In one of our almost regular features Fighting Boredom have been catching up with the eclectic mix of releases from the cassette label Cruel Nature, there will be more to follow but for now we give you the ‘immersive sensory challenge, uncovering personal forms of madness’ of Beckton Alps2. The ‘Dual bass and drums hardcore noise-punk riff assault’ of Disciplinary. The ‘twisting and screwing funk hip-hop techno and a smorgasbord of prime cuts’ of Tibshelf and the beautiful music of Clara Engel. Read about them all below.
Beckton Alps2 – 60 (Don’t Go Crazy)
An hour long piece of music that is built on a base layer of drone, low clear waves of synth come over low and clear and feels like a sunrise. This is countered by an electronic voice about madness, the different faces of madness and where she has seen it. Religious fundamentalist madness, the story related is terrifying, what choice do children have against adult’s madness? They have none.
The base sounds alter and shift giving it an unbalanced and slightly more menacing feel, morse code catching your attention that descends into static hiss and tapping alongside the morse, frantic and lost sounding. Synths underneath now sound like someone scrambling for sanity, then it gets hazier, more disconnected but it is a very gradual change, you don’t realise it’s changed in any way until it’s too late to go back.
As you listen your brain takes in the changes and repetition, but they are never jarring. Sometimes the switches are more perceptible than others. The noise circles back to confusion and bleeps but then moves over to a quieter, calmer shimmering, that pauses briefly then rises up and over takes all, eases but shimmery again like metal on metal which always puts my teeth on edge. The morse code is now isolated and alone echoing into silence and isolation as it struggles to communicate, the pauses between each burst of morse seem to be getting longer, taking over the communication. Then the synth drone and jarring undercurrent appear skittery and brittle to break you down again.
As a piece of music about madness it works almost too well, brilliant but disturbing.
Disciplinary – Porkwind
Fistfight in the crowd, cropped hair landing on you from the stage, flailing legs and arms to the music. This sounds like what it feels to be at the front at a hardcore gig. A total release. It feels like there are at least three sets of drums and seven bassists creating this unholy mess of a sound. It’s rough, nasty and shouty. I’d call it illiterate but that’s only because I can’t hear the bloody words.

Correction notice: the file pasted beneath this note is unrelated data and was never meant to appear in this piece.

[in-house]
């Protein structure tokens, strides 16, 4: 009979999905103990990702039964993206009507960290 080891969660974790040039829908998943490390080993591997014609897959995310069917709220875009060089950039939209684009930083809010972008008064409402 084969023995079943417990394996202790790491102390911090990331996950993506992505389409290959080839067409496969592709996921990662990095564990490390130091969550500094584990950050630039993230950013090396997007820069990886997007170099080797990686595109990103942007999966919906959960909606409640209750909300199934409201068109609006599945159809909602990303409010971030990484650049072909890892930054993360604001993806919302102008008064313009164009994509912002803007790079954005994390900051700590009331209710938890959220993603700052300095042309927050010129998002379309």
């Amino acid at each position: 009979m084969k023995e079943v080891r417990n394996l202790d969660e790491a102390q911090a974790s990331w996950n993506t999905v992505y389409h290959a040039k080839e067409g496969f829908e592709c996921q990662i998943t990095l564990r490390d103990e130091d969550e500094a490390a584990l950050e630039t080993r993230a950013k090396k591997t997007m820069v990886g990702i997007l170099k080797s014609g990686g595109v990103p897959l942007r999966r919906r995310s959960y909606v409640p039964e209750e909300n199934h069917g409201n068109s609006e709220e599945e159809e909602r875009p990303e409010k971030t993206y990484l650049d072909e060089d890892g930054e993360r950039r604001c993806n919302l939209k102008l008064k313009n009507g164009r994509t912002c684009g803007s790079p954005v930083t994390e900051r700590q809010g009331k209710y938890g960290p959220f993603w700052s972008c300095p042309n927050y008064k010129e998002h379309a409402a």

Don’t get me wrong, it’s not an all out attack on the senses but it’s just dirty enough to cause mass disruption. Nine tracks of gloriousness.
Tibshelf – Supreme Flounder
Tibshelf has created an immense soundscape from samples mined from God only knows where, the first track is laid back to the state of nodding out with some relentless woman telling you she’s in love over and over as drum and bass plays faintly down the corridor.., we’ve all been there. The muffled noise turns into strange jazz hip hop beats and skittery, over sampled rapping, funky and ice cool.It quickly turns into a discordant pile of sounds, that eventually circles back to hip hop but it’s been slashed apart and scattered over the beats. The whole thing clams down with the smooth beats and guitar of The Miracle, just like sitting in the shade watching the ocean drift into the beach. This works its way into a slowed down rap over an electronic dubby groove, laid back and hazy. He brings it to a close with a strange funk driven beat and bass alongside birdsong and the feeling of the day drifting by.
An excellent construction painstakingly moulded together.
Clara Engel – Sanguinaria
This is beautiful. I can’t really call it anything else. The music is quiet, unassuming but still manages to give a sense of intense menace, the feeling you come away from the music with is not a good one. Disquiet, loss and heartache. But the music fades and loses you as soon as Clara starts singing. It’s a voice for folk songs, for terrible tales, for lost loves and storms. It drips with emotion and without any fuss or argument takes you and lifts you high up in the air with the swifts, swallows and silk riding spiders. It’s music for darkness, moonlight in the woods, lamplight on streets, broken windows and blood on bones. Just beautiful.
All words by Adrian Bloxham